Frequently Asked Questions and Answers

What is the Celebrant Foundation & Institute?
The Celebrant Foundation & Institute is a nonprofit educational organization dedicated to training and certifying Life-Cycle Celebrants and to promoting the use of personalized ceremony to mark the moments and milestones in the lives of individuals, families, communities and organizations. Celebrants are an international organization that began in Australia in the early 1970s. Presently there are more than 3000 Celebrants worldwide and one million ceremonies have been presided over by Celebrants for their honorees in the last thirty years.

What is a Celebrant?
Celebrants are professional life-cycle ceremony officiants who believe in the power and effectiveness of ceremony and ritual to serve basic needs of society and the individual. They collaborate with their clients to create and perform personalized ceremonies that reflect the client's beliefs, philosophy of life, and personality; not the Celebrant's.

Celebrants officiate at all types of life-cycle ceremonies and rituals: for babies and adoptions, coming of age, marriages, commitment ceremonies, funerals and memorials. Celebrants also develop ceremonies to enrich daily life, and mark community, corporate and civic events. The opportunities to use ceremony to create connections among neighbors and families, and for healing and celebration, are as varied as are our Celebrants.

"I am a ritual maker and celebrant who designs, organizes and celebrates contemporary 'rites.'" ~ Mary Hancock, Celebrant New Zealand

How is a Celebrant Ceremony Unique?

Each ceremony is personal, reflecting who the honoree is or honorees are either as individuals or as a couple or family. A Celebrant certified by the Celebrant Foundation & Institute will take the time to understand the honoree's beliefs, values, and what makes their ceremony unique.

In a Celebrant ceremony the honoree is empowered. Nothing is imposed on them. Instead, in a collaborative process, the Celebrant will guide the honoree in choosing rituals, readings, symbols and music to fulfill their ideals and vision for their Ceremony. No two Celebrant ceremonies are the same.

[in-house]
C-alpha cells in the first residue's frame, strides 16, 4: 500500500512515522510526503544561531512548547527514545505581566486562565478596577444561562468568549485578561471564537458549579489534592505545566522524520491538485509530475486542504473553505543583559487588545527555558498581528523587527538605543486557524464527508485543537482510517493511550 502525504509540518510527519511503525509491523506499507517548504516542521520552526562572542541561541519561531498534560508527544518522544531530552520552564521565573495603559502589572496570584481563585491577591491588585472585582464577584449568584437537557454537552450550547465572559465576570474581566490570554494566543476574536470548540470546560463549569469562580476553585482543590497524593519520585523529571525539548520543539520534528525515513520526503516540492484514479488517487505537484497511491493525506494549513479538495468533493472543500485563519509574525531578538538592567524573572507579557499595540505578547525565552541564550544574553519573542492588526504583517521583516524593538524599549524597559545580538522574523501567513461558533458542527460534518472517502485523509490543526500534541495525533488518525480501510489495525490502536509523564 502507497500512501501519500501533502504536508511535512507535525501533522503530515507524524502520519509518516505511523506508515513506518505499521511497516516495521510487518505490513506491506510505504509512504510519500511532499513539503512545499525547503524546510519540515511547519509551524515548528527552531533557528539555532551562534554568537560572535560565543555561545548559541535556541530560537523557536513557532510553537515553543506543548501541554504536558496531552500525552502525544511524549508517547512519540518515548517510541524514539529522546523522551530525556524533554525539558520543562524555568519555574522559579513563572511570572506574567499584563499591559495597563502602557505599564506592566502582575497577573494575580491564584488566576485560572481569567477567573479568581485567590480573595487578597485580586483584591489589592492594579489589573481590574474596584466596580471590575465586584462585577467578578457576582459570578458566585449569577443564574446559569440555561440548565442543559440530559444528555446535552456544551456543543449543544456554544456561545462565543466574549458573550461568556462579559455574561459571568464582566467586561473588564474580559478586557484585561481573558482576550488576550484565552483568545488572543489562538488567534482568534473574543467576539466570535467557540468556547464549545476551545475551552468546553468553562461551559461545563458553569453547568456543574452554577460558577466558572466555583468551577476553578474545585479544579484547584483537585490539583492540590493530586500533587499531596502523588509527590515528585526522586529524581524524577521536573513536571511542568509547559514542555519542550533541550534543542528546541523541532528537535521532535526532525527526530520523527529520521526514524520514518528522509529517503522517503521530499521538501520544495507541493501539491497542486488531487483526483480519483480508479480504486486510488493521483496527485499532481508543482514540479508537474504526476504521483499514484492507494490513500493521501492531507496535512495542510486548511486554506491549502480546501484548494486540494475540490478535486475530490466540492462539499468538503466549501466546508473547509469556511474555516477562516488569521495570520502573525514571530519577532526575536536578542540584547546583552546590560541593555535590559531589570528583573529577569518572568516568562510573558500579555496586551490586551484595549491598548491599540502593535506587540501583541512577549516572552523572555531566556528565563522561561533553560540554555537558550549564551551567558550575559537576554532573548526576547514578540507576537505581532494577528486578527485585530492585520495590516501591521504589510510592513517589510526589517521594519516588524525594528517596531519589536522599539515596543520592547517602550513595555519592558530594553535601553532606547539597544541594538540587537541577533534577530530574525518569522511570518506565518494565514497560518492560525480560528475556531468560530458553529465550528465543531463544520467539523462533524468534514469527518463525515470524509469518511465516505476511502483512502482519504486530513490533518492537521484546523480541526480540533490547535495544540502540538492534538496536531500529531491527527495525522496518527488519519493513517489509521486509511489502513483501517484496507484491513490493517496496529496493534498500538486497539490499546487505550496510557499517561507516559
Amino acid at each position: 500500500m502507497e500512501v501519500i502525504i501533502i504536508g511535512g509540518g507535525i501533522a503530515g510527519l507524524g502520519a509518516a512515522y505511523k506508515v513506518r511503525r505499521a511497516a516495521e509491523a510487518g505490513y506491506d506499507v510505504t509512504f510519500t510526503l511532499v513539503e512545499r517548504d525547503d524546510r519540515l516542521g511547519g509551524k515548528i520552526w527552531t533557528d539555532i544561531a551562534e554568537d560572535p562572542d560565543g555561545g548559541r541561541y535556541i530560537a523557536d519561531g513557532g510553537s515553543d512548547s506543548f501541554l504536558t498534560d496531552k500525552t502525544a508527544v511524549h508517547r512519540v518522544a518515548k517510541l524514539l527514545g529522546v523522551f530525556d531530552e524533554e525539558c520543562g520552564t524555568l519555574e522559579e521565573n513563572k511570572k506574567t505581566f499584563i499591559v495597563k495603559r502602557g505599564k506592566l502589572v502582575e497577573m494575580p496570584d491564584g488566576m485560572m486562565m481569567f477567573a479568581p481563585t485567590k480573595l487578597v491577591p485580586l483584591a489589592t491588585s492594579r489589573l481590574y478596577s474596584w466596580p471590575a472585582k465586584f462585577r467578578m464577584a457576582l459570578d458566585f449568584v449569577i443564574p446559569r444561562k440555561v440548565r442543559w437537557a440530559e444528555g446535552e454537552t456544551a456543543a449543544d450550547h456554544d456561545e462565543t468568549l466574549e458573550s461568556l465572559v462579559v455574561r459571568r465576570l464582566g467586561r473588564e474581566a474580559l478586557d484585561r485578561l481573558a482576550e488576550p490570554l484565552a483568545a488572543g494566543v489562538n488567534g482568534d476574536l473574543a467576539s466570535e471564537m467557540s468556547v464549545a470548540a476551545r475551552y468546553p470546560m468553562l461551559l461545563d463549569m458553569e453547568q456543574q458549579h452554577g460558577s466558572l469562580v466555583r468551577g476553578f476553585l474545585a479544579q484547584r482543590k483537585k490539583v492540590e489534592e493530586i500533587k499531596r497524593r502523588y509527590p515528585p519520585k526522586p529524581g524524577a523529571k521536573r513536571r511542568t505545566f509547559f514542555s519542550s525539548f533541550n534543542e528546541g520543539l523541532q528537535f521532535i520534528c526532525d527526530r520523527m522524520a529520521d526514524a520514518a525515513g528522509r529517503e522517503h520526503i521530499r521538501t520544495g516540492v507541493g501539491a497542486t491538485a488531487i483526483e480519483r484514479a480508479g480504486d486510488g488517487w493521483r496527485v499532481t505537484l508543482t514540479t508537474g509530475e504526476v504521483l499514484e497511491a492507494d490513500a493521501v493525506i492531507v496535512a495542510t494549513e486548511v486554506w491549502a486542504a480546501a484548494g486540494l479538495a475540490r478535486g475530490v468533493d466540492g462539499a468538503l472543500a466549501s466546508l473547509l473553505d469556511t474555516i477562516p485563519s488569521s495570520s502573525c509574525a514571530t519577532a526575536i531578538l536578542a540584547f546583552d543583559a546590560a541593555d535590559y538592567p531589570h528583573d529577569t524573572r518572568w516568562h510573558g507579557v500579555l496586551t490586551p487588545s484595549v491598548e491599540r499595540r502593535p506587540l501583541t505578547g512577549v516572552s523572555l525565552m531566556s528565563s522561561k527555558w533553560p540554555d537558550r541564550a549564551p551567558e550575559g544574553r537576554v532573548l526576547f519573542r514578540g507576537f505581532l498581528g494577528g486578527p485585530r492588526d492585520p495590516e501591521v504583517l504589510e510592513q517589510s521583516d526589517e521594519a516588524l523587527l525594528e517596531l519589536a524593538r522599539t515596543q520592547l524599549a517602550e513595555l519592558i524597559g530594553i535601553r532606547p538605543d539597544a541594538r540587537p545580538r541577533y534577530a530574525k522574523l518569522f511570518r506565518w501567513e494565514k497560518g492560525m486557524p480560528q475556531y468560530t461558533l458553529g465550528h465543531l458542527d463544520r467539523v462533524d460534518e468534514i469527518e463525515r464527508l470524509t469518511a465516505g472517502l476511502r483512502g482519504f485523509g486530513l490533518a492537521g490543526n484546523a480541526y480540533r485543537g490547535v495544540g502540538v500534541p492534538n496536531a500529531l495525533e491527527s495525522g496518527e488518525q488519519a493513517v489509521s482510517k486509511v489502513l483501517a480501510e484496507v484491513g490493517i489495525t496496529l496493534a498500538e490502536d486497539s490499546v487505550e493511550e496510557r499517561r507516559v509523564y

Celebrants are ceremony specialists who have a solid background in the history of ritual, ceremony and the traditions of many cultures, beliefs and religions. They are experts in composing ceremonies, managing rehearsals and performing Life-Cycle ceremonies. They are experienced in the art of ceremonial public speaking.

Celebrant Services for their Honoree Client(s) Include:

  • Meet at a no-obligation interview to discuss their vision of the ceremony
  • Listen, and take notes as they learn their personal story
  • Consult until the ceremony is just right
  • Provide a beautiful keepsake copy of their ceremony

"We wanted to thank you so much for all of the time you spent designing the perfect wedding ceremony for us. When we first started planning, we had no idea that we would end up with a personalized, beautiful ceremony." ~ Connie & Chris

What do Celebrants believe?
The beliefs of the Celebrant are immaterial in this process. Celebrants believe that appropriate ceremonies are an important way of bringing happiness and mental balance to individuals, and connection and beauty within society. They believe in people. They believe in adding to the sum total of human happiness wherever they can assist in doing so. Celebrants are trained to focus on the values and priorities of the honoree(s). The ceremony is a total reflection and an extension of the honorees at the ceremony.

Who should choose a Celebrant?
Anyone and everyone! Whether you are secular, religious, spiritual, nondenominational, part of an interfaith or multicultural couple, or if you simply wish to express yourself in a manner of your own choosing, a Celebrant can help you create a ceremony that respects all that is meaningful to you.

“EVERYONE commented on how personal and different our ceremony was. It was so amazing and perfect." ~ Pat Dave

Why use ceremony to mark life's milestones?
Life is a journey for us all. It is a growing process. We all go through many physical stages in our lives: infancy, childhood, adolescence, adulthood and maturity. We go through personal, sentimental and emotional stages as well: we might find a partner, build a career or have children; we live through illnesses and the loss of family and friends. There is a deep human need to find some sort of stability in this ever-changing state. Since ancient times, humans have created ceremony to mark these rites of passage and create a space and place to express our humanness in all its simple glory.